timbers
> > bend a bit and will thus help you deal with a level of inaccuracy in
> > cutting.  We used a circular saw for cutting.  A chop saw is a nice
touch,
> > particularly if you want to cut angles.  Sometimes we pre-drilled holes,
> > but if we had some beefy folks who could swing a 2-lb. hammer, we didn't
> > bother.
> > 4.                   The plastic lumber is somewhat heavier than
pressure
> > treated pine.  In some people's minds, it is also uglier - ours is a
kind
> > of medium gray color.  But then it doesn't split, splinter, or warp,
and,
> > as far as I know, it doesn't release any nasties into the soil.
> > 5.                   See above
> > 6.                   I was famous in the recycled plastics business for
a
> > little while when our supplier went out of business.  Plastics World
> > magazine called me up for a reaction, and published a story.  A good
> > number of manufacturers called me looking for business.  I don't know
any
> > well to tell them apart just yet, but we'll see.
> > 7.                   The kits I have seen seem a bit over-engineered for
> > our purposes - they are more appropriate for small scale or back yard
use.
> > I'll be interested to hear what people come up with.
> >
> > Jack Hale
> > Hartford, CT
> >
> > -----Original Message-----
> > From: community_garden-admin@mallorn.com
> > [mailto:community_garden-admin@mallorn.com]On Behalf Of Connie Nelson
> > Sent: Sunday, April 25, 2004 12:30 AM
> > To: community_garden@mallorn.com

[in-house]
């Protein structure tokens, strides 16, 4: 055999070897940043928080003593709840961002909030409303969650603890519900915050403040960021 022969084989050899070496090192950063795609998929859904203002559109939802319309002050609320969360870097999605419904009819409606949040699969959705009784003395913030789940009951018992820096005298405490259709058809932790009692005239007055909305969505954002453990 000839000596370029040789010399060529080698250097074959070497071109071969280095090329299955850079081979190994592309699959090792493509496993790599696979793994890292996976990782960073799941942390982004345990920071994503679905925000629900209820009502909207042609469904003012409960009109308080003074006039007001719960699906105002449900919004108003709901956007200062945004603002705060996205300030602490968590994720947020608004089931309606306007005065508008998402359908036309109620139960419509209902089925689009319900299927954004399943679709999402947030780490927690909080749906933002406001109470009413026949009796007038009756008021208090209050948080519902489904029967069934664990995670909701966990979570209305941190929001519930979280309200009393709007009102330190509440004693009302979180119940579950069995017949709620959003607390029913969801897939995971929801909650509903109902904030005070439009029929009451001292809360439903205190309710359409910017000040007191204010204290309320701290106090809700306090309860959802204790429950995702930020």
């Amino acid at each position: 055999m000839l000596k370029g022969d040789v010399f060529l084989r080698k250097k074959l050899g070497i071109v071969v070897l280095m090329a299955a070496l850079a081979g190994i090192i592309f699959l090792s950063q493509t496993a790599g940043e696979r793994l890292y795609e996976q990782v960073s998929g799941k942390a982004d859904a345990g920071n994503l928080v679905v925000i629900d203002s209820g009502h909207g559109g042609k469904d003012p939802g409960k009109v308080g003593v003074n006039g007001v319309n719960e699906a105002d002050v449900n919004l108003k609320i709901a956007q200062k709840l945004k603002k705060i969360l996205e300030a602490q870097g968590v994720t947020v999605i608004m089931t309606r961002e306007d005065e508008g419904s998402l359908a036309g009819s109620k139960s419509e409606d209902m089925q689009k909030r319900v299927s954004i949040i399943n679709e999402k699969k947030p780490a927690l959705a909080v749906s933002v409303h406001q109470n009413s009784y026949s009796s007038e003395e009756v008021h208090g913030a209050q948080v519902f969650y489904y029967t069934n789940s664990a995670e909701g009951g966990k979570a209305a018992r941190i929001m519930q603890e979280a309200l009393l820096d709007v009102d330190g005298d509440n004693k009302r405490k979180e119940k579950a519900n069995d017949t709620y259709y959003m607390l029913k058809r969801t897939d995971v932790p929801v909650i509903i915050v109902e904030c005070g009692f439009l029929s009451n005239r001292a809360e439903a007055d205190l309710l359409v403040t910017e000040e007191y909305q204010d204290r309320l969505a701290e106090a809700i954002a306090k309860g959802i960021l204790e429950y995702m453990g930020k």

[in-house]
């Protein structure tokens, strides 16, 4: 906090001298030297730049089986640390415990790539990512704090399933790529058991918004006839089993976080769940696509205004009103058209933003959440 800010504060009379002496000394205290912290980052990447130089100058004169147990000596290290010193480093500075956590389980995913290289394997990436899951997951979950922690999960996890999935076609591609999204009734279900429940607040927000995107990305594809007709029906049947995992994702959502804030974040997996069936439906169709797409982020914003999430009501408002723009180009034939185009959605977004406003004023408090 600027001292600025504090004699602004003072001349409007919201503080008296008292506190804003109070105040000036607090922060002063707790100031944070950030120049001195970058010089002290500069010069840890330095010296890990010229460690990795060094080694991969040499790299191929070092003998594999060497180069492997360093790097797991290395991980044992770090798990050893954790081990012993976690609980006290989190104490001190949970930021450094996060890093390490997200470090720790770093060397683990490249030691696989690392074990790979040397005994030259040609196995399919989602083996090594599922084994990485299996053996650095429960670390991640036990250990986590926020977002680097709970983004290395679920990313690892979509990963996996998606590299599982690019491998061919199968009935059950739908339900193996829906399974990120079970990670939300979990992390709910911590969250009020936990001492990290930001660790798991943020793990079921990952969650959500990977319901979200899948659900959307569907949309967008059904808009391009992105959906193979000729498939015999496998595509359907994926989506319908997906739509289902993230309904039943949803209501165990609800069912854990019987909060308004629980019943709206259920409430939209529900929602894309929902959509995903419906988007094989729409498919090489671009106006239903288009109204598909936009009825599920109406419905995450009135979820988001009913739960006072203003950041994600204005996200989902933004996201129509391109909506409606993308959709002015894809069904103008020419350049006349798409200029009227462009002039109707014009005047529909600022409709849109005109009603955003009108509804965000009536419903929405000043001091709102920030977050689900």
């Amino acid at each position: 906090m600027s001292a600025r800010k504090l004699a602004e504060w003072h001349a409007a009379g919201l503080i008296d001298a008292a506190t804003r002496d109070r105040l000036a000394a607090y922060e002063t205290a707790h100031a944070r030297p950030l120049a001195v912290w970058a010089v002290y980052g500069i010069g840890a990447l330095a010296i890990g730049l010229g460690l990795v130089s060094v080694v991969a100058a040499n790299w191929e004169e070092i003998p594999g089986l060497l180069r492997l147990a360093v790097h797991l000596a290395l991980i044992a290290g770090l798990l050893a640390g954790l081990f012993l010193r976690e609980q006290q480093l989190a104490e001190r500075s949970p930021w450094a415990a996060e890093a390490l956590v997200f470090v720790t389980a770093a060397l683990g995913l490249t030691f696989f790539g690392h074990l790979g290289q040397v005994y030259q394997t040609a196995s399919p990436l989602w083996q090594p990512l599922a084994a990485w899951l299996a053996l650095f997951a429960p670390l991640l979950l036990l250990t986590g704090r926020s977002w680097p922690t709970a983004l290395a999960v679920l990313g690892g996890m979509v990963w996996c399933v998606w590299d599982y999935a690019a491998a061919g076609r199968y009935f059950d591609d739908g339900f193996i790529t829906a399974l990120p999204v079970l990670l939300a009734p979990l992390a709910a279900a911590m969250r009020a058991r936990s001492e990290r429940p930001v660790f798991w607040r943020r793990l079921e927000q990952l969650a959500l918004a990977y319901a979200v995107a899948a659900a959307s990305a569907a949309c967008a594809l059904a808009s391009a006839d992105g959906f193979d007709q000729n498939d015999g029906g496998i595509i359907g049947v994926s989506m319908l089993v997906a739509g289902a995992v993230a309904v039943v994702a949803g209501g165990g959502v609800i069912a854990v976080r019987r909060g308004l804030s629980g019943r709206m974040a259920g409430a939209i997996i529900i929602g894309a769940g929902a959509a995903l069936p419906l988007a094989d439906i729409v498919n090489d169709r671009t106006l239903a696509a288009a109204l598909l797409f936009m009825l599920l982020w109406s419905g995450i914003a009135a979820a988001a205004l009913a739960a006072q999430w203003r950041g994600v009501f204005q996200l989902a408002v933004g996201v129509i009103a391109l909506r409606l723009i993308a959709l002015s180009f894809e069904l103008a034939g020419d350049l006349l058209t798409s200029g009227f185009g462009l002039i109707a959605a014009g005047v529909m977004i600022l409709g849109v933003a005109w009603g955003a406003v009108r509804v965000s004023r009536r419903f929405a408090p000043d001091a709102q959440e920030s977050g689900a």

> > Subject: [cg] Raised Garden Bed Materials
> >
> > I know we've had this discussion before from different angles, but I
still
> > have a question or two.
> >
> > For various and sundry reasons, I'm investigating use of "plastic
lumber"
> > in the use of 4 X 8 foot garden beds.  There are a bizillion different
> > places that sell these kits for use in raised beds.
> >
> > If you have experience in this material, would you please address one or
> > more of the following questions?
> >
> > Have any of you tried these and:
> > 1) what was the cost (include both the kit cost and transportation)
> > 2) how long did they last
> > 3) were they easy to put up
> > 4) was the weight similar to wood products (or lighter, heavier)
> > 5) were they easy to cut if you needed to make changes
> > 6) are there any companies you actively recommend or conversely,
strongly
> > suggest avoiding
> > 7) any other suggestions / comments you might have?
> >
> > What I'm hunting for here is practical experience consensus.  Hopefully
by
> > tapping into the listserv's expertise, I can find that agreement.
> >
> > Thanks for helping!
> >
> > Connie Nelson
> > Spokane, WA
> >   _____
> >
> > Do you Yahoo!?
> > Yahoo! Photos: High-quality 4x6 digital prints for 25"
> >
<http://pa.yahoo.com/*http://us.rd.yahoo.com/evt=23765/*http://photos.yaho
> > o.c%0D%0Aom/ph/print_splash>
>
>
> ______________________________________________________
> The American Community Gardening Association listserve is only one of
ACGA's services to community gardeners. To learn more about the ACGA and to
find out how to join, please go to http://www.communitygarden.org
>
>
> To post an e-mail to the list:  community_garden@mallorn.com
>
> To subscribe, unsubscribe or change your subscription:
https://secure.mallorn.com/mailman/listinfo/community_garden
>
>


______________________________________________________